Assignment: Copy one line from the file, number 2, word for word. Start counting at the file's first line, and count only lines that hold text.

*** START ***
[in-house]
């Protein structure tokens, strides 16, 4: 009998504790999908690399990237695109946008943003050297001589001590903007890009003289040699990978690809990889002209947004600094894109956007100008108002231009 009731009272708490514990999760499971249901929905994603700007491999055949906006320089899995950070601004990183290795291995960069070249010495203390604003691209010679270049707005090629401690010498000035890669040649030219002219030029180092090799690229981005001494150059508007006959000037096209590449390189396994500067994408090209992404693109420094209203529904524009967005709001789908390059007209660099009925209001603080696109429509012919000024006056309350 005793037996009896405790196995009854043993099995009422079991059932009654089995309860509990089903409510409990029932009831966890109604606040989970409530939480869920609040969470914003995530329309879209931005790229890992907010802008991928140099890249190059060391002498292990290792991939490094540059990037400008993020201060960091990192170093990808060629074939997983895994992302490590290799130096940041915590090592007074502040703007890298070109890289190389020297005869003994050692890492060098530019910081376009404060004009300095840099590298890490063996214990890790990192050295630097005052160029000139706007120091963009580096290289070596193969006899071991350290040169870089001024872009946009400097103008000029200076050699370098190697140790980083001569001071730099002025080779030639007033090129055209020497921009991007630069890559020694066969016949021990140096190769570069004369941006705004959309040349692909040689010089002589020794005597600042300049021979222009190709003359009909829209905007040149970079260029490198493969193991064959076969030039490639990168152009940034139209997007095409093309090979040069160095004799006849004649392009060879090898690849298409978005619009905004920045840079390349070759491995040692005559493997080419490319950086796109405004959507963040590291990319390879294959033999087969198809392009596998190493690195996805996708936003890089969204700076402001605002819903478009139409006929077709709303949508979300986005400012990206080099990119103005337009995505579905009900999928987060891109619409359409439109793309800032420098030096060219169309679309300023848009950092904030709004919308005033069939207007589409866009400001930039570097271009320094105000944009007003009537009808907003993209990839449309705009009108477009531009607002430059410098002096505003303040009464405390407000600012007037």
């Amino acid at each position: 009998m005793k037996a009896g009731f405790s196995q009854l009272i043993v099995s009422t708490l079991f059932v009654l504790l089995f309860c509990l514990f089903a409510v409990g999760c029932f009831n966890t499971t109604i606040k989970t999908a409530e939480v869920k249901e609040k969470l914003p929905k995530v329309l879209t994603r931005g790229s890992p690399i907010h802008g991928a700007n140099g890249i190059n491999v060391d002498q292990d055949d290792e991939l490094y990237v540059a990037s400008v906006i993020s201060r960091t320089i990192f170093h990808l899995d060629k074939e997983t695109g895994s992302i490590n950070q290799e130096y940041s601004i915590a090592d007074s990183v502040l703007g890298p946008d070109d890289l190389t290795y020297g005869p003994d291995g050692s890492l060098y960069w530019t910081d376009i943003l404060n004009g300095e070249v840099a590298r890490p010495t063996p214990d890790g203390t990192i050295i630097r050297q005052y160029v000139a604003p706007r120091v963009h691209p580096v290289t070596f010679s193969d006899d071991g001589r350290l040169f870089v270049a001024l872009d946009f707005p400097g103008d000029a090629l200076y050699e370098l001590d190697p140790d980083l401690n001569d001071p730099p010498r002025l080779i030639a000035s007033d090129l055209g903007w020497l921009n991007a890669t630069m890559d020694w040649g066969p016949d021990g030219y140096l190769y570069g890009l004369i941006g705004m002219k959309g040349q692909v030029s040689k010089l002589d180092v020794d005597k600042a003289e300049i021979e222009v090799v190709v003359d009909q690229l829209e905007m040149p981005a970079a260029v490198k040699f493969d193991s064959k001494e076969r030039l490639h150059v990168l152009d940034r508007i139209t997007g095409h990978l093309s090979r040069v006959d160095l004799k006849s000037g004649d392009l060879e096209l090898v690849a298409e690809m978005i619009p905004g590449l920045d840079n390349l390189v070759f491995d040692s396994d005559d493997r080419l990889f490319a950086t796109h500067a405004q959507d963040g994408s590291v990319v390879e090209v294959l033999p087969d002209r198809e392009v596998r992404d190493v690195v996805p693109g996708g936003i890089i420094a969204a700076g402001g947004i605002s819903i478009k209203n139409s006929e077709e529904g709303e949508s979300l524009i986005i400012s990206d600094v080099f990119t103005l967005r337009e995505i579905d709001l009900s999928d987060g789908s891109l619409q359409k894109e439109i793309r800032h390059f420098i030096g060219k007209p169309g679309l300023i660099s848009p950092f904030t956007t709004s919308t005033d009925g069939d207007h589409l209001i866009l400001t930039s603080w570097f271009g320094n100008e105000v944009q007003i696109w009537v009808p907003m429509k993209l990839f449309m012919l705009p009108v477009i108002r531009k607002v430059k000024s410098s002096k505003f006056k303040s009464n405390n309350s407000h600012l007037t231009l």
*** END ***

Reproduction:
């Protein structure tokens, strides 16, 4: 009998504790999908690399990237695109946008943003050297001589001590903007890009003289040699990978690809990889002209947004600094894109956007100008108002231009 009731009272708490514990999760499971249901929905994603700007491999055949906006320089899995950070601004990183290795291995960069070249010495203390604003691209010679270049707005090629401690010498000035890669040649030219002219030029180092090799690229981005001494150059508007006959000037096209590449390189396994500067994408090209992404693109420094209203529904524009967005709001789908390059007209660099009925209001603080696109429509012919000024006056309350 005793037996009896405790196995009854043993099995009422079991059932009654089995309860509990089903409510409990029932009831966890109604606040989970409530939480869920609040969470914003995530329309879209931005790229890992907010802008991928140099890249190059060391002498292990290792991939490094540059990037400008993020201060960091990192170093990808060629074939997983895994992302490590290799130096940041915590090592007074502040703007890298070109890289190389020297005869003994050692890492060098530019910081376009404060004009300095840099590298890490063996214990890790990192050295630097005052160029000139706007120091963009580096290289070596193969006899071991350290040169870089001024872009946009400097103008000029200076050699370098190697140790980083001569001071730099002025080779030639007033090129055209020497921009991007630069890559020694066969016949021990140096190769570069004369941006705004959309040349692909040689010089002589020794005597600042300049021979222009190709003359009909829209905007040149970079260029490198493969193991064959076969030039490639990168152009940034139209997007095409093309090979040069160095004799006849004649392009060879090898690849298409978005619009905004920045840079390349070759491995040692005559493997080419490319950086796109405004959507963040590291990319390879294959033999087969198809392009596998190493690195996805996708936003890089969204700076402001605002819903478009139409006929077709709303949508979300986005400012990206080099990119103005337009995505579905009900999928987060891109619409359409439109793309800032420098030096060219169309679309300023848009950092904030709004919308005033069939207007589409866009400001930039570097271009320094105000944009007003009537009808907003993209990839449309705009009108477009531009607002430059410098002096505003303040009464405390407000600012007037």